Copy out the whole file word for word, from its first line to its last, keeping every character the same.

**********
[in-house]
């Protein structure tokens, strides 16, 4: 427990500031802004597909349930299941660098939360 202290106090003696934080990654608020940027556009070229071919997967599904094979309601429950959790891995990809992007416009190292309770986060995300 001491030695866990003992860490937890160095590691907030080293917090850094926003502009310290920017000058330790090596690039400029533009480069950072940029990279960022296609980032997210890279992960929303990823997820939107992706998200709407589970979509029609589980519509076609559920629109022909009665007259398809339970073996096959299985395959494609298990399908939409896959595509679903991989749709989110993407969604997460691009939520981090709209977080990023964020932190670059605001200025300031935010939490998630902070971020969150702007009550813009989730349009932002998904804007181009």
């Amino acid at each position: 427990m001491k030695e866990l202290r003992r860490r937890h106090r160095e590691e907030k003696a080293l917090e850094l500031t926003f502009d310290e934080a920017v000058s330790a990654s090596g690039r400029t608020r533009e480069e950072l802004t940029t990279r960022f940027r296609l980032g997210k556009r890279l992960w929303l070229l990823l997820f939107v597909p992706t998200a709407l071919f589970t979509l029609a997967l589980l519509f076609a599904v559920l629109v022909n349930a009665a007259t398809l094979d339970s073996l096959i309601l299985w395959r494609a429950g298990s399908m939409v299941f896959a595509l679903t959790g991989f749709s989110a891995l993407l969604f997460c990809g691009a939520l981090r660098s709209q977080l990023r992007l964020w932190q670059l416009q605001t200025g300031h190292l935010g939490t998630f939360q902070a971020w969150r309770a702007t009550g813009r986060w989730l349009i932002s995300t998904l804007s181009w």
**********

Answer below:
[in-house]
């Protein structure tokens, strides 16, 4: 427990500031802004597909349930299941660098939360 202290106090003696934080990654608020940027556009070229071919997967599904094979309601429950959790891995990809992007416009190292309770986060995300 001491030695866990003992860490937890160095590691907030080293917090850094926003502009310290920017000058330790090596690039400029533009480069950072940029990279960022296609980032997210890279992960929303990823997820939107992706998200709407589970979509029609589980519509076609559920629109022909009665007259398809339970073996096959299985395959494609298990399908939409896959595509679903991989749709989110993407969604997460691009939520981090709209977080990023964020932190670059605001200025300031935010939490998630902070971020969150702007009550813009989730349009932002998904804007181009």
């Amino acid at each position: 427990m001491k030695e866990l202290r003992r860490r937890h106090r160095e590691e907030k003696a080293l917090e850094l500031t926003f502009d310290e934080a920017v000058s330790a990654s090596g690039r400029t608020r533009e480069e950072l802004t940029t990279r960022f940027r296609l980032g997210k556009r890279l992960w929303l070229l990823l997820f939107v597909p992706t998200a709407l071919f589970t979509l029609a997967l589980l519509f076609a599904v559920l629109v022909n349930a009665a007259t398809l094979d339970s073996l096959i309601l299985w395959r494609a429950g298990s399908m939409v299941f896959a595509l679903t959790g991989f749709s989110a891995l993407l969604f997460c990809g691009a939520l981090r660098s709209q977080l990023r992007l964020w932190q670059l416009q605001t200025g300031h190292l935010g939490t998630f939360q902070a971020w969150r309770a702007t009550g813009r986060w989730l349009i932002s995300t998904l804007s181009w």